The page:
Pride of Indy Band(s)
On a Tuesday night in the spacious basement of Broadway United Methodist Church, about 30 musicians on woodwind, brass and percussion gather to woodshed showtune medleys, working through major themes from The Producers, Hairspray and Phantom of the Opera. The talent level is that of a well-practiced community band, with a few cracked notes here and there, and pernicious key signature and tempo issues. “Everybody hold up your pens — the mistakes you make, you only make once,” yells out the director, who occasionally plays high school band director to the crowd of adult professionals, though not professional musicians.
This is the Pride of Indy Concert Band, one part of the state’s only instrumental program for LGBT (and LGBT-friendly) musicians, along with a marching/pep band, a jazz band and woodwind and brass ensembles. Since a premiere performance in the 2005 Indy Pride parade by the marching band, the organization has picked up 50 musicians (scattered throughout the groups) and played throughout the city, including outdoor shows at Garfield Park and a show with the Indianapolis Symphony Orchestra for a Mardi Gras concert (playing “When the Saints Go Marching In” in the style of a New Orleans second line).
French horn player and board member Travis Tester was instrumental in putting together that first performance in 2005 and has been active in the band since.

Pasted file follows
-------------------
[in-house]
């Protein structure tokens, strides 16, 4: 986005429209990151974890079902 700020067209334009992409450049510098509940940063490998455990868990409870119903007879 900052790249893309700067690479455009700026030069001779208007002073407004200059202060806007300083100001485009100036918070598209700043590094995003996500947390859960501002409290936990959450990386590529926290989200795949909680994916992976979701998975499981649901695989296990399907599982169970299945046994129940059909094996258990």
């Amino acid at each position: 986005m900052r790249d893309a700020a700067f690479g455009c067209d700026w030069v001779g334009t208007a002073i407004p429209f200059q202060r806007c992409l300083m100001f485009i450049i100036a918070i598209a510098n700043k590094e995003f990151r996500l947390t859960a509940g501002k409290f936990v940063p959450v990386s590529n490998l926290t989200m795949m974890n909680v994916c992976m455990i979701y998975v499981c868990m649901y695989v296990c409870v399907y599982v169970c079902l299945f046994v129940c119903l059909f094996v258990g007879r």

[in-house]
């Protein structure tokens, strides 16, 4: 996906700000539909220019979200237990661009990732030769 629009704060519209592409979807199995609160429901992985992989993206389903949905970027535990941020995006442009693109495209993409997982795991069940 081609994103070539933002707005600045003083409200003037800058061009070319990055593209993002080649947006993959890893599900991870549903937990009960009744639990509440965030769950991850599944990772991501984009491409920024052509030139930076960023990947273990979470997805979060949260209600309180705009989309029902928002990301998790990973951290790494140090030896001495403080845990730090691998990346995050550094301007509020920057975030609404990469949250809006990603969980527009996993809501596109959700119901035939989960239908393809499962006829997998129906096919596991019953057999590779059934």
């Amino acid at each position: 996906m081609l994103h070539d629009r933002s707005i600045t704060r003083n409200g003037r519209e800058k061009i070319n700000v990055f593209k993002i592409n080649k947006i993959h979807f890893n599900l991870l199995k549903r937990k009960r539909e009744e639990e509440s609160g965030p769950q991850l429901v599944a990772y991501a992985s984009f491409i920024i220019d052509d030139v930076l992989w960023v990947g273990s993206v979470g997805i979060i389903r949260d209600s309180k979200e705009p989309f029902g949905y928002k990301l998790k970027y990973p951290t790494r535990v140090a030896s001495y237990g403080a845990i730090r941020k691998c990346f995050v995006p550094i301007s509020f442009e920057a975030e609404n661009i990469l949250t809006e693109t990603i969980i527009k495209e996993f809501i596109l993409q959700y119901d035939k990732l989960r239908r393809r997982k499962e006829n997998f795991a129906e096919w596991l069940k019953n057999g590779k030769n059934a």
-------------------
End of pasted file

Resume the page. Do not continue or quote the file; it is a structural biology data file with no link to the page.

“My goal for this ensemble is to be out in the community more, and not just the GLBT community, but in the greater Indianapolis area in general,” Tester says. “You know, we’ve got our foot in the door by doing things with Homeward Bound homeless walk, but we want to keep progressing to that sort of thing, so that we can show to the community that, again, we’re working professionals and we’re just like them.” Tester notes a recent performance by the pep band at Macaroni Grill as a good example of community outreach.
Some band members are, of course, a little rusty when they return to playing regularly (as are their instruments). Natasha Dowell played alto saxophone in that first band and has since become a board member. “I probably hadn’t played in eight years and it’s taken me a while to actually get acclimated again. But she and I are good friends again.”
Tester says that the range of skill levels isn’t a problem. “And the cool thing, too, with the ensemble is, with some of us who have been playing for so many years, for those that come in and haven’t played, I think it’s a nurturing atmosphere,” he explains.